1) Never tell people how to do things. Tell them what to do and they will surprise you with their ingenuity. (George S. Patton)
2) People are definitely a company’s greatest asset. It doesn’t make any difference whether the product is cars or cosmetics. A company is only as good as the people it keeps.
(Mary Kay Ash)
2) When a man points a finger at someone else, he should remember that four of his fingers are pointing at himself. (Louis Nizer)
I. Fill in the following chart with the appropriate information.
Illustrate each case of power with your examples from real life.
|Type of power||Brief description: main features||Advantages\disadvantages|
An essential part of leadership or management is to influence the people you manage so that they do what you want them to do. The influence of a leader will depend on a variety of factors including their personality and of those around them. We will refer to the people that the leader is managing or leading as followers. The influence of a leader over his followers is often referred to as power. Below we will explore the different types of power a leader may have.
This type of influence is created when the leader is able to offer a reward to his followers for completing tasks behaving in a certain manner. Rewards in the workplace can take a variety of forms from chocolates, gift vouchers and holidays to promotions, commission and pay rises. This reward will only be effective if:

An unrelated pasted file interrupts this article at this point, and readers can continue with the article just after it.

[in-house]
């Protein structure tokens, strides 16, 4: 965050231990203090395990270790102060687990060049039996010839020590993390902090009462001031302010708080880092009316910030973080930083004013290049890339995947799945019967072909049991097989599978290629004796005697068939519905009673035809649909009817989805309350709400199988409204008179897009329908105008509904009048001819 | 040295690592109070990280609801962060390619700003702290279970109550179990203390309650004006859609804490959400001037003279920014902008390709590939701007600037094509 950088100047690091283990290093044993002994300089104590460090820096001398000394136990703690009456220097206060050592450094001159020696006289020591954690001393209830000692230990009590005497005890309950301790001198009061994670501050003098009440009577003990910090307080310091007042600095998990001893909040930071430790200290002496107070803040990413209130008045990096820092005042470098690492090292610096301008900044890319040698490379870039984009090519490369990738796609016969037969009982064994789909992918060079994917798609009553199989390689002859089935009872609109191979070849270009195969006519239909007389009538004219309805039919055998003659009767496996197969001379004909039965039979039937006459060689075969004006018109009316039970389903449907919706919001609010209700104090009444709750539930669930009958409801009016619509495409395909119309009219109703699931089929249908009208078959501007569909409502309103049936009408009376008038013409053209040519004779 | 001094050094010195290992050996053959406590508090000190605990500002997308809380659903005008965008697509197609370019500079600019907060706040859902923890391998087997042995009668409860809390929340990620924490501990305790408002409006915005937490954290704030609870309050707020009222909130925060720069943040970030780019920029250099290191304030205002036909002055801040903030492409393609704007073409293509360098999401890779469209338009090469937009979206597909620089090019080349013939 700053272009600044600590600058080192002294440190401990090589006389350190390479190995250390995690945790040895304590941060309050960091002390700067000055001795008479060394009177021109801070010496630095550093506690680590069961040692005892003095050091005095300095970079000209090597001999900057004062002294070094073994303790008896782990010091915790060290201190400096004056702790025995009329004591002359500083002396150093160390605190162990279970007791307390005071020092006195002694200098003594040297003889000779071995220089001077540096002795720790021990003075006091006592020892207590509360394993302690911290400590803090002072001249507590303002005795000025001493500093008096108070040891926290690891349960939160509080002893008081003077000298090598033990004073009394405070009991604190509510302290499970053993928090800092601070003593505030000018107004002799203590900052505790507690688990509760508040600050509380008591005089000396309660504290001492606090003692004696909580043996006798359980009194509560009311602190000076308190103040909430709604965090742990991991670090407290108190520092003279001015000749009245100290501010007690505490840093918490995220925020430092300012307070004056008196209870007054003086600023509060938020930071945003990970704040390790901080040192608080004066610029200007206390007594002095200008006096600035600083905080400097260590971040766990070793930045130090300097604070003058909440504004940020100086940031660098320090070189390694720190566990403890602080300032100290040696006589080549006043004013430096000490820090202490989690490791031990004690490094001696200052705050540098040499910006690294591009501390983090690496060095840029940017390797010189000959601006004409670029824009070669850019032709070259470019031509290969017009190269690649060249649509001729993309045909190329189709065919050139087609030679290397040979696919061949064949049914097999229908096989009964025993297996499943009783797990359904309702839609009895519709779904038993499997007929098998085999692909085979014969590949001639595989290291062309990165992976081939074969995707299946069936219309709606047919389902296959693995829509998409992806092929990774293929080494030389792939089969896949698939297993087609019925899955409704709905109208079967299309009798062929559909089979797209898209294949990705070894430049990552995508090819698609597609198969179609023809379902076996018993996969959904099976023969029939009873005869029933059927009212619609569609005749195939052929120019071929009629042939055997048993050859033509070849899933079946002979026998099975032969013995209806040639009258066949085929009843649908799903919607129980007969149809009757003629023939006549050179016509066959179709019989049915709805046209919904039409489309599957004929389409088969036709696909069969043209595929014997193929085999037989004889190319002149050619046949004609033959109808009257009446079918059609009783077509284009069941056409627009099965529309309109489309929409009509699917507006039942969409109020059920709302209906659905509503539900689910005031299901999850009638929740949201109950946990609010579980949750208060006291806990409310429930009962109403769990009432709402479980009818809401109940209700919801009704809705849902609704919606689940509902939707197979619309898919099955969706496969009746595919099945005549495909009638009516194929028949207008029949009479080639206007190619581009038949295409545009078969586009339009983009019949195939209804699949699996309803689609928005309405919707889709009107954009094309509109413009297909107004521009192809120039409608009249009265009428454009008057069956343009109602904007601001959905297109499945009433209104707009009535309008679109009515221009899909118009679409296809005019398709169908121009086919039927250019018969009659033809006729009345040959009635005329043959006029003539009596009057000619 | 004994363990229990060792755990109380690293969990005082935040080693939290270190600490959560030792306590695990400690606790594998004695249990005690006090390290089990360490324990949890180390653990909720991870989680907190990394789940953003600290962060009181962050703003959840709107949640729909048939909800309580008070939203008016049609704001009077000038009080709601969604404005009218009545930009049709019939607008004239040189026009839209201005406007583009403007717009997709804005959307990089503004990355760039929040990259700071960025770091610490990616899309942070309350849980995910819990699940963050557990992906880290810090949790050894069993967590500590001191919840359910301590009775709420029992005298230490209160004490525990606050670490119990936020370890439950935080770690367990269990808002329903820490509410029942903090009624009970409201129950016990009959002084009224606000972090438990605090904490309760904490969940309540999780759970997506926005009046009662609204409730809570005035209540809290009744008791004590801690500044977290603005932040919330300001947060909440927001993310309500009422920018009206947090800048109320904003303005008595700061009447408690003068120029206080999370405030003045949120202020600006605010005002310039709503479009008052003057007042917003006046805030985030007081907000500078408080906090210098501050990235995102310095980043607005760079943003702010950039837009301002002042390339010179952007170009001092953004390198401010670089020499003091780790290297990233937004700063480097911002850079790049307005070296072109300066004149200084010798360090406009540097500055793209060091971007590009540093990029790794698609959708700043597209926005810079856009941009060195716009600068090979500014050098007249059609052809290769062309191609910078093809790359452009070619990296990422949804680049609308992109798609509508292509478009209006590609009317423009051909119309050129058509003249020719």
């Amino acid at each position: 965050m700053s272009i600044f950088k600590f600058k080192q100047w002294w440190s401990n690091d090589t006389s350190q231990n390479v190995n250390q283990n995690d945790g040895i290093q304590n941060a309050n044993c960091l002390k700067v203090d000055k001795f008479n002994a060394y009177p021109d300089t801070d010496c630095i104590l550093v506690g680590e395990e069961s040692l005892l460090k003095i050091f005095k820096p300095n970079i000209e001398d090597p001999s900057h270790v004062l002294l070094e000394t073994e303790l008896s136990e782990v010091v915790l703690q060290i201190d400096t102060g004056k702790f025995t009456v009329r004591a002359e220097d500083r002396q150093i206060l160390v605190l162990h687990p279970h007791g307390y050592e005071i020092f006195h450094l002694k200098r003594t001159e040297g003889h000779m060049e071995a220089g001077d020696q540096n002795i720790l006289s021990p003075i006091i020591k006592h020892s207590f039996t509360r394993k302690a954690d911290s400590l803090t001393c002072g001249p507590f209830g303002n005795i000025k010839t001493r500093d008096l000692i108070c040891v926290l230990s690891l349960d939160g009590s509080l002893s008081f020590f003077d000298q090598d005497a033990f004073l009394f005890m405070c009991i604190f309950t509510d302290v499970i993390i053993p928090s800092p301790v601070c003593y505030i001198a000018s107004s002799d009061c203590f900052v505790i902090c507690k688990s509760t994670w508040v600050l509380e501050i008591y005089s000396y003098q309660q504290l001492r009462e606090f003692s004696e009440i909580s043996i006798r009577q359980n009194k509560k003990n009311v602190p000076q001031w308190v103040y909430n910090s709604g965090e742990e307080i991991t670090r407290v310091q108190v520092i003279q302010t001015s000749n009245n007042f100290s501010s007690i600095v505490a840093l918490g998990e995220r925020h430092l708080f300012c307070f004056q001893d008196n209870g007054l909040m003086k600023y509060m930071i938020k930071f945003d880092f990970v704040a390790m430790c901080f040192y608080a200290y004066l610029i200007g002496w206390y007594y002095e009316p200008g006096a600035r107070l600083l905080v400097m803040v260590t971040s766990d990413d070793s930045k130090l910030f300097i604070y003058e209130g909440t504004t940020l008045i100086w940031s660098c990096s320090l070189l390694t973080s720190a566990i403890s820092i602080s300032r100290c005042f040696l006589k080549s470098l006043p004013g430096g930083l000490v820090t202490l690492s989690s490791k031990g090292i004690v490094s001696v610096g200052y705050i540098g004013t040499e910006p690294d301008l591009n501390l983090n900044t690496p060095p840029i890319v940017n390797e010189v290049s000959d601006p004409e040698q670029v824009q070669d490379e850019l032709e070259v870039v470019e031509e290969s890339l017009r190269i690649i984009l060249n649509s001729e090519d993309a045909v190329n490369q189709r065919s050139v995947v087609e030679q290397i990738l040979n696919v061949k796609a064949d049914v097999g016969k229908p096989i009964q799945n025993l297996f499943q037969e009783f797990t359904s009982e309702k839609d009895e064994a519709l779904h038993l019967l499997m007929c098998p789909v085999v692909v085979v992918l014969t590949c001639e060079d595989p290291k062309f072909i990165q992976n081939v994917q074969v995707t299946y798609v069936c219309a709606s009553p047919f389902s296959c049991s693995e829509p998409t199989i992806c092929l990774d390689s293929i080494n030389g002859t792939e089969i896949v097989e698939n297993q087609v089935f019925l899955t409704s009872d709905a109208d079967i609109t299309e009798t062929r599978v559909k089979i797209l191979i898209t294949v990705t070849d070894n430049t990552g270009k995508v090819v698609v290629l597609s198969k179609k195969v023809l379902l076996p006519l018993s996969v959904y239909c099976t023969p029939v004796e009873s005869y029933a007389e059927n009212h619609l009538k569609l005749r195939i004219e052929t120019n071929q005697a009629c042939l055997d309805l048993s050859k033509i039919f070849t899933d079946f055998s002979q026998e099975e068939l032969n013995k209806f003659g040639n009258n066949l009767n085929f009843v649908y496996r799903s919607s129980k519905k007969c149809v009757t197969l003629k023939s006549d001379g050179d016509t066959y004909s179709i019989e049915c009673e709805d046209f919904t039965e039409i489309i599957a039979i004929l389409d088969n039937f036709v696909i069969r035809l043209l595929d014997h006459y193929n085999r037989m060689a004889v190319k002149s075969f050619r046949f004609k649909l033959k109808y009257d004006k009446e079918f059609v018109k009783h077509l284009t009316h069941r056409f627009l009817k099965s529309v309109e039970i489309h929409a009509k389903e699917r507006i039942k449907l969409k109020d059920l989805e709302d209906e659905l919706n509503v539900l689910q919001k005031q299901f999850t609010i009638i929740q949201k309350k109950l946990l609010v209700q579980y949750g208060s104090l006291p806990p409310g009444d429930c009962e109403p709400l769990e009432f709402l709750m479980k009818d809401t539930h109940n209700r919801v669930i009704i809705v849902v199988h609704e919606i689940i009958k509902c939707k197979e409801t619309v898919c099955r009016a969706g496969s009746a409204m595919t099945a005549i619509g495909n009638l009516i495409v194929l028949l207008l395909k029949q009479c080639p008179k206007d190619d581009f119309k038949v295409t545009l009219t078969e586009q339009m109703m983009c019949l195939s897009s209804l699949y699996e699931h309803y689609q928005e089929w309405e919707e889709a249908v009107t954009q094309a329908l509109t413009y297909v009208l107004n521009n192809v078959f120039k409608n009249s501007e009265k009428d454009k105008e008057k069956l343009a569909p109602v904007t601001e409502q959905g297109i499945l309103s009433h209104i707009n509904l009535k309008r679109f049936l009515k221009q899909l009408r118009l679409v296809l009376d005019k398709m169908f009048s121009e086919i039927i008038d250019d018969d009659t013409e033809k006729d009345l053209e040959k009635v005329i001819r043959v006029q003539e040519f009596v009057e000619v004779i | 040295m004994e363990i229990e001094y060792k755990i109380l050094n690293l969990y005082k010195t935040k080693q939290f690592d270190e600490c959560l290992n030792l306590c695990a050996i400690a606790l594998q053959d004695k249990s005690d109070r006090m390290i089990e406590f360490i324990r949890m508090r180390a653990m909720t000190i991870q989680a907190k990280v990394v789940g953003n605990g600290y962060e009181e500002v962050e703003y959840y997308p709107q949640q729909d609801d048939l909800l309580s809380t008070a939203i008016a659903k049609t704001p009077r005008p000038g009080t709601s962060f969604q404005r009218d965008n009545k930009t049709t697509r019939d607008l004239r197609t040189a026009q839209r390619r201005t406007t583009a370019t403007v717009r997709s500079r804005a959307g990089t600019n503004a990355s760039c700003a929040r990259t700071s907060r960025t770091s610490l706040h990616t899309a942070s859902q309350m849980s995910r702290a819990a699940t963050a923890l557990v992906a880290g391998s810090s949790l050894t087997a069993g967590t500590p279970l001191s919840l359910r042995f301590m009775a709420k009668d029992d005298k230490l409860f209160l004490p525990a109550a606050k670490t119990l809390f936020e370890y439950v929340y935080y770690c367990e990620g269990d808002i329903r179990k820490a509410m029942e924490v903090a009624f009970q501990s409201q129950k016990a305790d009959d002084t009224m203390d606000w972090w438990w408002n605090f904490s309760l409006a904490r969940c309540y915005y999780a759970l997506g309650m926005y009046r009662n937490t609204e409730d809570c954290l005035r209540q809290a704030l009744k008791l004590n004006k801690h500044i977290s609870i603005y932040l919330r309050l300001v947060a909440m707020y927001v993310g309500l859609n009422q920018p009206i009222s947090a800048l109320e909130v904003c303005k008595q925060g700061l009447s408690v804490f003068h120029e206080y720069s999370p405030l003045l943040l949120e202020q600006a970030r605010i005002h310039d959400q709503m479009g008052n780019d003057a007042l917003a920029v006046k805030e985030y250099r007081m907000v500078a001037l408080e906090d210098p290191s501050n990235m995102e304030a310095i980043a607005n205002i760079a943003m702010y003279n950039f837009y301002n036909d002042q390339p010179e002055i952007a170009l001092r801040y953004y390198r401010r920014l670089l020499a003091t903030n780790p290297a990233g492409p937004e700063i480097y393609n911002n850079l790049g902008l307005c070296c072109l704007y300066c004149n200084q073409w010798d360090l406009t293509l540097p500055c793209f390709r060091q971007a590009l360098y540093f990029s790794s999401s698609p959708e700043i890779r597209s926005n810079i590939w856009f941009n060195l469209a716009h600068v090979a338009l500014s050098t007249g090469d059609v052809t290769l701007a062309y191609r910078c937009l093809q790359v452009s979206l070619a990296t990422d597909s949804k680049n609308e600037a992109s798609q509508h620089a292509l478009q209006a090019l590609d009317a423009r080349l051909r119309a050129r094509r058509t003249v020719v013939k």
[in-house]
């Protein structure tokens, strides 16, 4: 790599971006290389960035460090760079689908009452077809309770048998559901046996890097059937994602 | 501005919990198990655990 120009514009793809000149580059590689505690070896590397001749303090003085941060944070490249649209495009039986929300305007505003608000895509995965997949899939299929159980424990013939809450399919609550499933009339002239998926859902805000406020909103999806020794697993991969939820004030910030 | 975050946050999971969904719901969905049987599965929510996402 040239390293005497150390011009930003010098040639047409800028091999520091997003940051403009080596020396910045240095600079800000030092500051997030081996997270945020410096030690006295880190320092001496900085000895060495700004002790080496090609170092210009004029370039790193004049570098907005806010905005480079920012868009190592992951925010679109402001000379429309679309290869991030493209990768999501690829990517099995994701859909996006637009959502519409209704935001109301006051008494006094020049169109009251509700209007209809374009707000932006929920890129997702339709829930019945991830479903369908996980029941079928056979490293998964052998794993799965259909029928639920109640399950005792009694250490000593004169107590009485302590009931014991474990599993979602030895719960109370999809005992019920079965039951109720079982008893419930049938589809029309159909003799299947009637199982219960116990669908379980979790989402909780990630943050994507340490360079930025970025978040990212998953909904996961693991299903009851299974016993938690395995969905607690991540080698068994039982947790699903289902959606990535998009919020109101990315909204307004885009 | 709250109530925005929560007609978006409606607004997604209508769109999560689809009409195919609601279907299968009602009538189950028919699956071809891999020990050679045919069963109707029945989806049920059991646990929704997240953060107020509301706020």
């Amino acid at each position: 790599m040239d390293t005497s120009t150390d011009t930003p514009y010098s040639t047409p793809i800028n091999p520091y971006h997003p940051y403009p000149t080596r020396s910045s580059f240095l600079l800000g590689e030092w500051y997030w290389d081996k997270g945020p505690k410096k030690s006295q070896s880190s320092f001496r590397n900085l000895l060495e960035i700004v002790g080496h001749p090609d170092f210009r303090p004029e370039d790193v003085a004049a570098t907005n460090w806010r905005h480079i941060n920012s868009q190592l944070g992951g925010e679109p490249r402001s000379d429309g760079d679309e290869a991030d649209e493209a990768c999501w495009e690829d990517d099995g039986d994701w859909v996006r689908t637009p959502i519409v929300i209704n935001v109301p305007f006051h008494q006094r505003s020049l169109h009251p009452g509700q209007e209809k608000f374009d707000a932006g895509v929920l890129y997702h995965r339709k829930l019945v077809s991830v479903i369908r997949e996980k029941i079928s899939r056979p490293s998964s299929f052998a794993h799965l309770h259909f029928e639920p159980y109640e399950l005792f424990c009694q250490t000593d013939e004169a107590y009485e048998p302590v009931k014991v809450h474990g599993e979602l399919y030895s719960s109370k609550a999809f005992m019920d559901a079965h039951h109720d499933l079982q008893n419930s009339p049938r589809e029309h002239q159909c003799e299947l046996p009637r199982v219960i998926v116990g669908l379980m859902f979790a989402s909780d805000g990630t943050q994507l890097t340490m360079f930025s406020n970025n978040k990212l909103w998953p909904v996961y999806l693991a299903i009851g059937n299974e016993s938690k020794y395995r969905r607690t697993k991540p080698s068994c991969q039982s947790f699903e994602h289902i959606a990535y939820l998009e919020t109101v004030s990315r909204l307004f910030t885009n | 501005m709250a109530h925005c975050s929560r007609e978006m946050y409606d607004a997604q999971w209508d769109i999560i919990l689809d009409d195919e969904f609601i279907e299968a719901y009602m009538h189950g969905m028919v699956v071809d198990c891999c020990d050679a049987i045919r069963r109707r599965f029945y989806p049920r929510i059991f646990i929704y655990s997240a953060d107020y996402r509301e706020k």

Firstly - the reward appeals to the followers. As you are aware there is no point offering chocolate as a reward to somebody who likes crisps. This is because they will not view chocolate as a reward, so there is no incentive to complete the task.
Secondly – the followers have to believe that the leader will give them (or arrange for them to receive) the reward promised once the task is completed by them.
Thirdly – the reward should be proportionate to the task the follower has to complete. For example it would be disproportionate to reward an employee with a promotion for making a cup of tea. Similarly a follower would feel undervalued, if rewarded with a $5 gift voucher after they spent six months doing their managers job without a pay rise.
This type of power needs to be used carefully to prevent followers becoming accustomed to rewards and refusing to complete routine tasks without a reward. Generally rewards should not be offered, to follower employees to complete duties which are a normal part of their role. This is because as an employee they are under a contractual obligation to complete these tasks and they are already rewarded for this through their salary.
The other reason why rewards should be offered carefully is that frequent use can reduce the impact or influence that offering a reward initially had on the follower. Followers will soon tire of the reward especially if the reward is small for example chocolates or flowers.
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